Until then, you can read more about the plan, or download a copy of the entire 192 page document, here.
Strolling along Fifth or Madison or Park – or just about any key Avenue in Midtown – it is apparent that every financial institution in the world seeks to locate on as many strategic and visible corners as possible (from Habib American Bank to Wells Fargo; from HSBC – which is the Hong Kong Shanghai Banking Corporation – to Citibank). From financial behemoths to minor players in the money markets, these banks want you to see them and use their ATMs. They occupy major intersections and large areas on the ground floors of important buildings. They want your money and they want to be seen.
Is this is a good thing? Should the proliferation of banking operations be halted? Are these retail uses – like stores and restaurants? Do they serve the public – and are they key uses which should be encouraged? Or, are they unappealing dead spaces which disrupt vital commercial corridors which should instead be predominately characterized by pedestrian-oriented, visually appealing uses? Is Madison Avenue harmed because the Bank of China and the Bank of America are competing for your business? Or, are ATMs and bank services vital to New Yorkers and tourists alike? Continue reading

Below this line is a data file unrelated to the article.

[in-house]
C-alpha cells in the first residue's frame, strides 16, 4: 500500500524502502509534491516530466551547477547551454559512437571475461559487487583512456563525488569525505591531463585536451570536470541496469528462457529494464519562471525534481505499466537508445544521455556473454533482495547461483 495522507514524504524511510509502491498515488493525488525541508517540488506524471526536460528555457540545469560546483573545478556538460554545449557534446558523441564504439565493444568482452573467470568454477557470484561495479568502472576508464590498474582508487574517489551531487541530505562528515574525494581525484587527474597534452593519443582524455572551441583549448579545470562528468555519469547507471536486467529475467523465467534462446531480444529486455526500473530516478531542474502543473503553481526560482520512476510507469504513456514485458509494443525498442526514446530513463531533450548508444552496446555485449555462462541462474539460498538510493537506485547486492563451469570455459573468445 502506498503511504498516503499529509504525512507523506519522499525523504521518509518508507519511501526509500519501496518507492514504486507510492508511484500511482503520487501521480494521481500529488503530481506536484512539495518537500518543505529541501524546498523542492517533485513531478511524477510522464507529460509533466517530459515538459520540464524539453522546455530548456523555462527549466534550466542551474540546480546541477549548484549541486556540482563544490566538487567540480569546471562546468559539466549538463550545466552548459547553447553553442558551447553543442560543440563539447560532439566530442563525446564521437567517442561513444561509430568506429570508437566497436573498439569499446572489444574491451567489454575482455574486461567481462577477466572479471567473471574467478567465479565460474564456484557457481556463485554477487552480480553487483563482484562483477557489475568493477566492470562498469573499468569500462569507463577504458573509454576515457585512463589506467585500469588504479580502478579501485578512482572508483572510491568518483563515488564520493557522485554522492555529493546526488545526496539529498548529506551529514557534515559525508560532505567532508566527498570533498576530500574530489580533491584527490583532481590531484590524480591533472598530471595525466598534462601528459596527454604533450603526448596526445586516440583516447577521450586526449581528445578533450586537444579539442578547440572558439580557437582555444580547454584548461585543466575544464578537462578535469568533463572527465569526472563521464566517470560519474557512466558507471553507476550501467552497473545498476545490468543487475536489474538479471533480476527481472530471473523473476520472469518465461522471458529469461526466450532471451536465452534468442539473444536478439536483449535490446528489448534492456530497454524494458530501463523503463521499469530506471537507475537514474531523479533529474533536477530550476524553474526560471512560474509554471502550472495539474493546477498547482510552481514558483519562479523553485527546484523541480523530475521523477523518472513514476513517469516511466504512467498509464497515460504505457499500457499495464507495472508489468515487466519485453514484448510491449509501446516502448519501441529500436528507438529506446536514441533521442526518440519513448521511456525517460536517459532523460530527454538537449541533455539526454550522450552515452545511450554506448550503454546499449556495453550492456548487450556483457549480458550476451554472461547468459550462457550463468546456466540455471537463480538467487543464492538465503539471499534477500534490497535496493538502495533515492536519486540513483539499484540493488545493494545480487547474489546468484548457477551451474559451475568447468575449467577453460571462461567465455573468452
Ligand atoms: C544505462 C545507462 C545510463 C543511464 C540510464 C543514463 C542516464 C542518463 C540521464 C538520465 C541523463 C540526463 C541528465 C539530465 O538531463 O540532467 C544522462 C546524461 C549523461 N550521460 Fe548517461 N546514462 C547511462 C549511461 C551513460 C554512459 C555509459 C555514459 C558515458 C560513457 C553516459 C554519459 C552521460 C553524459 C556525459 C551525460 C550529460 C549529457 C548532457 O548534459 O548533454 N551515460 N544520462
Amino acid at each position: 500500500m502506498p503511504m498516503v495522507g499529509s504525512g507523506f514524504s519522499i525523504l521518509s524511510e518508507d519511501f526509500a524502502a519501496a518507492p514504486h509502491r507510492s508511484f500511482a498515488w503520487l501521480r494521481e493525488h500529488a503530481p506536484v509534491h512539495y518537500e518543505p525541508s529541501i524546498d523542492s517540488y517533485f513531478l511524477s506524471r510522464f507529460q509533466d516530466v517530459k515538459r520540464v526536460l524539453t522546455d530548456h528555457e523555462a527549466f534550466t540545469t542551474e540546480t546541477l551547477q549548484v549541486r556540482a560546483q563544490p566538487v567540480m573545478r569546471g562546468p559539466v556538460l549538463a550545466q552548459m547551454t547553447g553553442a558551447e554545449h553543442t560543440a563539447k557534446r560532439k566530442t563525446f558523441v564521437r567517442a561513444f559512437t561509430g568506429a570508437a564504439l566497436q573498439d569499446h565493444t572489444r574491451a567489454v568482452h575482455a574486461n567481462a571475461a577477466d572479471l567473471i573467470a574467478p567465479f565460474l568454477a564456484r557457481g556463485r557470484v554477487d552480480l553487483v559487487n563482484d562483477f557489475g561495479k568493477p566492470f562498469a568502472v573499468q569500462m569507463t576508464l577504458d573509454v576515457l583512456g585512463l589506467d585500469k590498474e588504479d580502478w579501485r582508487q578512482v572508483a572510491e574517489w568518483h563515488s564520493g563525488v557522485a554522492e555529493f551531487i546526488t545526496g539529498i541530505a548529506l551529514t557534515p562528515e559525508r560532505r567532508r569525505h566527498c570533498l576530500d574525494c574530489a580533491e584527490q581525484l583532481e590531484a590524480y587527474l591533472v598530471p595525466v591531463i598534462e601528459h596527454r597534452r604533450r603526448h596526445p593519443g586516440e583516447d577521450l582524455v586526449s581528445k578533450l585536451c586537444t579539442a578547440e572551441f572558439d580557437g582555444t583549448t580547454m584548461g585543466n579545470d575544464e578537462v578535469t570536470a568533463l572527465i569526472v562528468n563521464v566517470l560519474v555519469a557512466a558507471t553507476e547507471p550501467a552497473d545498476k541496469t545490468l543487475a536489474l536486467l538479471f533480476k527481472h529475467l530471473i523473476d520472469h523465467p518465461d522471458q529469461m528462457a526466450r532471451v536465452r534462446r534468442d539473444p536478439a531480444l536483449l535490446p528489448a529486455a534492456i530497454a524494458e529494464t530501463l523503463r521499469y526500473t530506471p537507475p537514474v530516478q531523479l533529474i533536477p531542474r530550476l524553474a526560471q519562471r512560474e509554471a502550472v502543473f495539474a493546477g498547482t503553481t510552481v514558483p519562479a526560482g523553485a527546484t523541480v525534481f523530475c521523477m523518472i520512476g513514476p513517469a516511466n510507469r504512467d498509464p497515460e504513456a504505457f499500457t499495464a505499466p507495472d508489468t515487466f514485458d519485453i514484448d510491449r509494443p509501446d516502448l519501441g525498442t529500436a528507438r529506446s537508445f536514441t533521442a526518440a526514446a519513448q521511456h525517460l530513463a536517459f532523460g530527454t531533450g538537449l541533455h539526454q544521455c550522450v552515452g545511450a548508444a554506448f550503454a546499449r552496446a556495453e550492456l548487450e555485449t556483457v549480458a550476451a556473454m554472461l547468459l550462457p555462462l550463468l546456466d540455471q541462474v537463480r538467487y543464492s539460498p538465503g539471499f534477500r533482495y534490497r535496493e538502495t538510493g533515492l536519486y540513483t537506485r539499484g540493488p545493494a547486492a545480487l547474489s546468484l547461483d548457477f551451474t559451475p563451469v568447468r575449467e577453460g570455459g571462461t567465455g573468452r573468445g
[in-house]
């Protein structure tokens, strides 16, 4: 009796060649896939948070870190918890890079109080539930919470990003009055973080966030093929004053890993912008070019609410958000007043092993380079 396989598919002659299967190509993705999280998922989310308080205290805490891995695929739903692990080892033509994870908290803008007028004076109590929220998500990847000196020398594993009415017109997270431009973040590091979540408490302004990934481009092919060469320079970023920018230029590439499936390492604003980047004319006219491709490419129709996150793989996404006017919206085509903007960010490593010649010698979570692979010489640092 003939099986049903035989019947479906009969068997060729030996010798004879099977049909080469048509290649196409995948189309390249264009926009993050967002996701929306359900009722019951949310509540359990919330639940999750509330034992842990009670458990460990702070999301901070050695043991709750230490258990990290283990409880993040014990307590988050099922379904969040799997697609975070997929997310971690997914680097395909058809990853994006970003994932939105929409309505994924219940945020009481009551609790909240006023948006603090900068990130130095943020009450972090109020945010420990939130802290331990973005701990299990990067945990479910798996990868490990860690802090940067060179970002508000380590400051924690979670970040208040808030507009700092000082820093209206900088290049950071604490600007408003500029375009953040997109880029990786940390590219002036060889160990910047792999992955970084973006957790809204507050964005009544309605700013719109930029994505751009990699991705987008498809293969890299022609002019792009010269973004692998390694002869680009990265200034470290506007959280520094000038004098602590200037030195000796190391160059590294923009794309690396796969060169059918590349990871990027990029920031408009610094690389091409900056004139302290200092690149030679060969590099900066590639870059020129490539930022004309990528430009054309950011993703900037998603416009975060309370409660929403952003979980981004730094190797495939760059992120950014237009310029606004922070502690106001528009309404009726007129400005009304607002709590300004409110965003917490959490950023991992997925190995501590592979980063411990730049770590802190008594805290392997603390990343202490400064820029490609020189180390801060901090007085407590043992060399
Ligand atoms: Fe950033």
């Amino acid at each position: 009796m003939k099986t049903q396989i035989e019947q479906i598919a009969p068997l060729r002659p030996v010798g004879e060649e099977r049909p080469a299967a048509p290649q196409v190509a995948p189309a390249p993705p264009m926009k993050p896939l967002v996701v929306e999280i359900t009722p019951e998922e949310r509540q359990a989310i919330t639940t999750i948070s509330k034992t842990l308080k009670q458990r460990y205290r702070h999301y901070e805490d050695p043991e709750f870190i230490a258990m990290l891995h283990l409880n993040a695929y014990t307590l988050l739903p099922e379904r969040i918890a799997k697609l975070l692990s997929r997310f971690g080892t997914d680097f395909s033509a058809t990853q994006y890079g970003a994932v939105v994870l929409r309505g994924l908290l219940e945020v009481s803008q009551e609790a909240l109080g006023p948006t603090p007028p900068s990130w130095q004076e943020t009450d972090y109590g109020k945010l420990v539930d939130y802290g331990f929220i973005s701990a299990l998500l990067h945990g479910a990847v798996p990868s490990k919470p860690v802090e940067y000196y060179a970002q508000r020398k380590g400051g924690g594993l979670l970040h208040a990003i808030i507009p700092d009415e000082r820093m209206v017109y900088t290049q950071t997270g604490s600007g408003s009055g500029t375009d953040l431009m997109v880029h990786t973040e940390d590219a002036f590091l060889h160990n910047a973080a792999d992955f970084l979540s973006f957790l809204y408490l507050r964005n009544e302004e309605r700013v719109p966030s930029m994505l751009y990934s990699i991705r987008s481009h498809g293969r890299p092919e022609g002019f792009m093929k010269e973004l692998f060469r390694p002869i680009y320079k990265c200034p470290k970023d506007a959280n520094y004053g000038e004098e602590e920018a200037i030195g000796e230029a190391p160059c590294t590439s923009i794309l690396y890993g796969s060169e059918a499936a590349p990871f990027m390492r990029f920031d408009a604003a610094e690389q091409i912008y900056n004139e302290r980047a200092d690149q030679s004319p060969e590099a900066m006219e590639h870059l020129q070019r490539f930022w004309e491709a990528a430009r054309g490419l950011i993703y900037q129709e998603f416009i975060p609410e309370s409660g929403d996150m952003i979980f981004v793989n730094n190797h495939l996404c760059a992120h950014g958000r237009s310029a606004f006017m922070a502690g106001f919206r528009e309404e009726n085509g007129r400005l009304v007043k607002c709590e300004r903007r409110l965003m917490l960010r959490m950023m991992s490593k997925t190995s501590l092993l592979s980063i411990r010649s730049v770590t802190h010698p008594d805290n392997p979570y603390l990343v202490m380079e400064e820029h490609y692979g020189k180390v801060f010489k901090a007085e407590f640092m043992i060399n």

Freeman Alley on the Lower East Side
Lower Manhattan has several small – and sometimes forgotten – narrow alley-ways. Often rubble-strewn, dormant and seemingly neglected, these urban paths appear to be worthless byways of a time long ago. They also have names that hearken back to a bygone era: Stable Court; Great Jones Alley; Franklin Place.
Who plows these “streets?” Who owns them? Can they be gated and made exclusive? What lies beneath them? Why were they created? And, how are they taxed?
These are not mundane questions. Alas, they are not easily answered either. Continue reading